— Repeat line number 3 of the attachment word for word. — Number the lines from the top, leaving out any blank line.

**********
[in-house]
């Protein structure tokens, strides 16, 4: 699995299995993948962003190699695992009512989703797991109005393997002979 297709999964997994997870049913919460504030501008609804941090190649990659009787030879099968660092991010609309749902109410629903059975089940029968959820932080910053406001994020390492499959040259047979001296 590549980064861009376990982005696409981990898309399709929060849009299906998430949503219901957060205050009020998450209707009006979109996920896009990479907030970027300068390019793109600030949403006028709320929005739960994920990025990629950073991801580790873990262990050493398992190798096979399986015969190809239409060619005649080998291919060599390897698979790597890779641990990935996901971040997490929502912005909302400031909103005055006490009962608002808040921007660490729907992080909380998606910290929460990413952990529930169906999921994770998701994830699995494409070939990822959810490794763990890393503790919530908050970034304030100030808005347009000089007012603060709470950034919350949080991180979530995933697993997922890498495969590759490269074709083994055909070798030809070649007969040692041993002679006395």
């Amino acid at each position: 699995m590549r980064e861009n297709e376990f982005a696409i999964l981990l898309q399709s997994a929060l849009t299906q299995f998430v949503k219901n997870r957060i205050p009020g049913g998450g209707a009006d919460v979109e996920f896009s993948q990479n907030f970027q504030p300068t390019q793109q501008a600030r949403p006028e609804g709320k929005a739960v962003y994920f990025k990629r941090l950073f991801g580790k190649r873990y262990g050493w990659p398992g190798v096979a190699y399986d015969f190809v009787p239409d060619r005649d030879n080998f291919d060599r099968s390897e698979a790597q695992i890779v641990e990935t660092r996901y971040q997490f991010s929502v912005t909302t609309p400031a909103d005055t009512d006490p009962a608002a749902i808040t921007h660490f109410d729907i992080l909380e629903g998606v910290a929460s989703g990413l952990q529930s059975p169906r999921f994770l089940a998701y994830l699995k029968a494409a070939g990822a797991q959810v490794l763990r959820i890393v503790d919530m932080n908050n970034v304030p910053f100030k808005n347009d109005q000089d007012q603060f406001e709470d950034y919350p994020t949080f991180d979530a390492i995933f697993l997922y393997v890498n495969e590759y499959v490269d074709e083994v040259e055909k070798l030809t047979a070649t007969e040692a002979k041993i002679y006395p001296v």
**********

């Amino acid at each position: 699995m590549r980064e861009n297709e376990f982005a696409i999964l981990l898309q399709s997994a929060l849009t299906q299995f998430v949503k219901n997870r957060i205050p009020g049913g998450g209707a009006d919460v979109e996920f896009s993948q990479n907030f970027q504030p300068t390019q793109q501008a600030r949403p006028e609804g709320k929005a739960v962003y994920f990025k990629r941090l950073f991801g580790k190649r873990y262990g050493w990659p398992g190798v096979a190699y399986d015969f190809v009787p239409d060619r005649d030879n080998f291919d060599r099968s390897e698979a790597q695992i890779v641990e990935t660092r996901y971040q997490f991010s929502v912005t909302t609309p400031a909103d005055t009512d006490p009962a608002a749902i808040t921007h660490f109410d729907i992080l909380e629903g998606v910290a929460s989703g990413l952990q529930s059975p169906r999921f994770l089940a998701y994830l699995k029968a494409a070939g990822a797991q959810v490794l763990r959820i890393v503790d919530m932080n908050n970034v304030p910053f100030k808005n347009d109005q000089d007012q603060f406001e709470d950034y919350p994020t949080f991180d979530a390492i995933f697993l997922y393997v890498n495969e590759y499959v490269d074709e083994v040259e055909k070798l030809t047979a070649t007969e040692a002979k041993i002679y006395p001296v």